David Keohane in US default stripshow FT Alphaville 10/08/2013 gets into some of the consideration the Treasury would be wrestling with in a potential default situation to minimize the immediate damage on the world financial system. Cardiff Garcia does the same: Raise your hand if you know how the Treasury’s payment systems work ... Anyone? 10/06/2013
Mike Konczal checks in with how some of the conservative bigwigs have been analyzing the potential consequences of keeping the current debt ceiling: What are Conservative Experts Saying About Breaking Through the Debt Ceiling? Rortybomb 10/07/2013
Then there's the 600-lb. gorilla on these matters, the Shrill One, Paul Krugman. The title of this October 6 blog post gives an idea of the range of possibilities on the effects of a default, Hitting the Ceiling: Disastrous or Utterly Disastrous?, in which he writes:
... Goldman Sachs has a short paper (not online) arguing that the government probably could prioritize payments on Treasury bills, avoiding the breakdown of markets that would come from putting the world’s key safe asset into default. They don’t sound too confident. But even if they’re right, the government would still go into arrears on many other payments, from contractor bills to medical bills. And it would be forced into savage spending cuts, around 4 percent of GDP, that wouldn't just cause hardship (Surprise! No Social Security for you this month!) but amount to a severely contractionary fiscal policy, sending us into recession if it lasted any length of time.He reminds us that we should Blame the Deficit Scolds 10/07/2013. He makes an important point in Deficit Deniers 10/08/2013:
I think this is important. Lots of people have been focusing on the possibility of a mega-Lehman event, but even if we somehow avoid that, this will be a catastrophe.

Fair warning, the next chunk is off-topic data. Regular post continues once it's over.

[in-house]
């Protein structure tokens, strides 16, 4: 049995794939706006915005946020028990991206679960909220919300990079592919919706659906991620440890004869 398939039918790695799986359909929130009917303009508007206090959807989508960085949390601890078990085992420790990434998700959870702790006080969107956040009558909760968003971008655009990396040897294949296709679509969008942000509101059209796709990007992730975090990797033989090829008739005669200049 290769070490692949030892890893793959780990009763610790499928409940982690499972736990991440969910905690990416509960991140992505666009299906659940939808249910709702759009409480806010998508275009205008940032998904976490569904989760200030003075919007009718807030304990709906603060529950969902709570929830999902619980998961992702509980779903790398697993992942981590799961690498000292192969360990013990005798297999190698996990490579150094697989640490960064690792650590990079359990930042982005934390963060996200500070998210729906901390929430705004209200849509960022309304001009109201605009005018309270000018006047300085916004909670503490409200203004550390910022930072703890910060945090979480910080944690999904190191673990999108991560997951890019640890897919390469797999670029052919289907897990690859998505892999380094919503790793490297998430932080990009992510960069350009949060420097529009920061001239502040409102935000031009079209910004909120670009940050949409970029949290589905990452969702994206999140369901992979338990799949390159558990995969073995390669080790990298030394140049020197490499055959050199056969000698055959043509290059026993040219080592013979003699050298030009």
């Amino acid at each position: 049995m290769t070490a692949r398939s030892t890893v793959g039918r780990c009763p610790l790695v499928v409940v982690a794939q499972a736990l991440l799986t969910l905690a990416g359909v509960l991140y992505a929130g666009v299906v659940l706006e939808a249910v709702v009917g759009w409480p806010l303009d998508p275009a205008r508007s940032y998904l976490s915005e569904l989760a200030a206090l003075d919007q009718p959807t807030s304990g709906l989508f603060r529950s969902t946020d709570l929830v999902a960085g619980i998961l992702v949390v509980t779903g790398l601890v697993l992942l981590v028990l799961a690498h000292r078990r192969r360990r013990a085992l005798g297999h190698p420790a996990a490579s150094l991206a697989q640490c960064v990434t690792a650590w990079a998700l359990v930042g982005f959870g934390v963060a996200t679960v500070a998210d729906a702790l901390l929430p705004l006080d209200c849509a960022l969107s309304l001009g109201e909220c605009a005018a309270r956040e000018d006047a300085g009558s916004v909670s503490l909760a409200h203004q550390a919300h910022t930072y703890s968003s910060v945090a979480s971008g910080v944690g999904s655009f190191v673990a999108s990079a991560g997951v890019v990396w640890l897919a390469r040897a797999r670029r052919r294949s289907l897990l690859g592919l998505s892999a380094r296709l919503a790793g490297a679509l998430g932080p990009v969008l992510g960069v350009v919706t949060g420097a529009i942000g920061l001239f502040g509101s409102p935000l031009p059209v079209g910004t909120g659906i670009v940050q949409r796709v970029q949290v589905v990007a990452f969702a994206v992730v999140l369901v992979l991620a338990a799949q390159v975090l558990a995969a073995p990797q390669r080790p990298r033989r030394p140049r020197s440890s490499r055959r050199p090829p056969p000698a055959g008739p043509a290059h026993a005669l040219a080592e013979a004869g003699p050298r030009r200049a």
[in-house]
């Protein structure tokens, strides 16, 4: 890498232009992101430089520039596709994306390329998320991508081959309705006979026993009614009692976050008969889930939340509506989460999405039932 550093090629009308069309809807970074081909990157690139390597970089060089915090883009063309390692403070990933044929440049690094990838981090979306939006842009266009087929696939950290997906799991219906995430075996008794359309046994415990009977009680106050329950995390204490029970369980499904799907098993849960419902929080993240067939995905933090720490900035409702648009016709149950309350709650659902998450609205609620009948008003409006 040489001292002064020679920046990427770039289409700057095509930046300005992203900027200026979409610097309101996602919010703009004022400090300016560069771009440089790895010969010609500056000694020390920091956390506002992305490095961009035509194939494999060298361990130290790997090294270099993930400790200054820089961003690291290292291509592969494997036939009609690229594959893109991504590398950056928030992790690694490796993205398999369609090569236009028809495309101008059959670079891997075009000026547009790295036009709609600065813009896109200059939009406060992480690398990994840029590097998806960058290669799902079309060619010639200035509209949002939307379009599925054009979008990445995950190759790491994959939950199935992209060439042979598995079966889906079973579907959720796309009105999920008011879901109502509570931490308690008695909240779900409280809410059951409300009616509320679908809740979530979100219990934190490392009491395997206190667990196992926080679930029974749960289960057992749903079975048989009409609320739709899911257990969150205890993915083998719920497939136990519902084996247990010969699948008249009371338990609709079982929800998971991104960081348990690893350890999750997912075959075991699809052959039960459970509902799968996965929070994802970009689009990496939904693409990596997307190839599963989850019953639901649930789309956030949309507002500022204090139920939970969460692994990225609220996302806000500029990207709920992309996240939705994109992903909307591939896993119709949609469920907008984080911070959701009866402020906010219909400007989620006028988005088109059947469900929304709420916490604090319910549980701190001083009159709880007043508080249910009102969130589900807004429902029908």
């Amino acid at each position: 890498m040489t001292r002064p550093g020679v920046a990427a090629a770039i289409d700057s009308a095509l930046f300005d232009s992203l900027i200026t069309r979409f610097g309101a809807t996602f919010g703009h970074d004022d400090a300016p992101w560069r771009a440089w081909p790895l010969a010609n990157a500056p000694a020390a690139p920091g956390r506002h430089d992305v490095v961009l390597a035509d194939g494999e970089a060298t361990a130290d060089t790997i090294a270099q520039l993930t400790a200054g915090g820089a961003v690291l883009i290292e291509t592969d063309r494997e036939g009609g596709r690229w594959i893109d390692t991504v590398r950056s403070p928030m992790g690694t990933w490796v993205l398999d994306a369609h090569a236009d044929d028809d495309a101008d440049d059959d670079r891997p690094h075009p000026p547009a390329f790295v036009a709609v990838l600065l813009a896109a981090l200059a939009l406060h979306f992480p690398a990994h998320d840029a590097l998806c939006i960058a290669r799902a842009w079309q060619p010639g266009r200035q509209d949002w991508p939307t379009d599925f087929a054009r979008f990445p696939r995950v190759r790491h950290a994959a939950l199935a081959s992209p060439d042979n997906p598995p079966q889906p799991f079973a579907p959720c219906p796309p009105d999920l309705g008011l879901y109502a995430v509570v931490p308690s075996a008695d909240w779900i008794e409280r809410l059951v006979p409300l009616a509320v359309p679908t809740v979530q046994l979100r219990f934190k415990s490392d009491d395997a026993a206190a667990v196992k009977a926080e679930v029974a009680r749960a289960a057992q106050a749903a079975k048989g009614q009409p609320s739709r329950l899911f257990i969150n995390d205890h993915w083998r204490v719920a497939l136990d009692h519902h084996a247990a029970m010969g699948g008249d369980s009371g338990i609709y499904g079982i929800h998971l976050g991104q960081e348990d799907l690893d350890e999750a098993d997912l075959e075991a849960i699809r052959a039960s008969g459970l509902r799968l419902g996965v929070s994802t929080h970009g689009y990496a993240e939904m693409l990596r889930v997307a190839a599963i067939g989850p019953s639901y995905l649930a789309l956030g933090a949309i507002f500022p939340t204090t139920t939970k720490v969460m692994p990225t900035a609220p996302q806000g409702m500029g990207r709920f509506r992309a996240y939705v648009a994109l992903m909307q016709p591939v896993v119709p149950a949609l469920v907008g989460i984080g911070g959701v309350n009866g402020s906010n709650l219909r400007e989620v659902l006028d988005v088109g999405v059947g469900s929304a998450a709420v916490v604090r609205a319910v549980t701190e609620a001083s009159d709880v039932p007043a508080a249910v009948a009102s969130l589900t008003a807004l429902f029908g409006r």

As we close in on the debt limit, with Obama insistent that he will not give in to hostage-taking, there is a growing chorus of voices on the right insisting that the whole debt limit thing is scare tactics from the administration, and that hitting the limit will be no big deal.And in The Debt Ceiling and the Housing Bust 10/10/2013, he explains the process by which a default scenario would push the United States into a Cyprus/Greece/Ireland/Italy/Portugal/Spain austerity spiral, as income falls short of outlays without the government being able to borrow to close the gap:
And the truth is that there is some real uncertainty about exactly what happens if we hit the ceiling. I think the administration has made a tactical error by putting all the weight of its warnings on the financial consequences; we might have a Lehman-type event, but we might not, and if it turns out not, the administration will have hurt its credibility. What sane people should be emphasizing is that in addition to the risk of financial disruption, there’s the certainty of huge pain from spending cuts and a crippling hit to economic growth. [my emphasis]
This deficit would have to be closed immediately, cold turkey, in the event of a debt-ceiling breach. Probably the default — because it would be a default, even if interest payments are being made — would take the form of a “delayed payment regime“, with the government falling ever further behind on its bills.If Congress goes with the force-the-US-into-default option and Obama decides to use Executive options to prevent that from happening, the House of Representatives would likely impeach him. But they will probably impeach him regardless, so he might as well save the economy from a self-imposed disaster. Not having another global economic catastrophe works for me.
So, when did we last see a spending shock this big? As it happens, we’re looking at something just about the size of the post-bubble housing bust, which was also about 4 percent of GDP[.]
You can argue that these spending cuts wouldn't have as much impact as the housing bust, because payment would be delayed, not cancelled, and at least some players would continue to expect eventual payment. On the other hand, as I pointed out in my last post, this time around we would have disconnected the automatic stabilizers — as GDP fell, revenues would fall, forcing another round of spending cuts, and so on.
Again, my point is that we could well be looking at a Great Recession-sized event even if we avoid a purely financial crisis.
Tags: angela merkel, austerity economics, debt ceiling, euro, france, françois hollande, greece, obama administration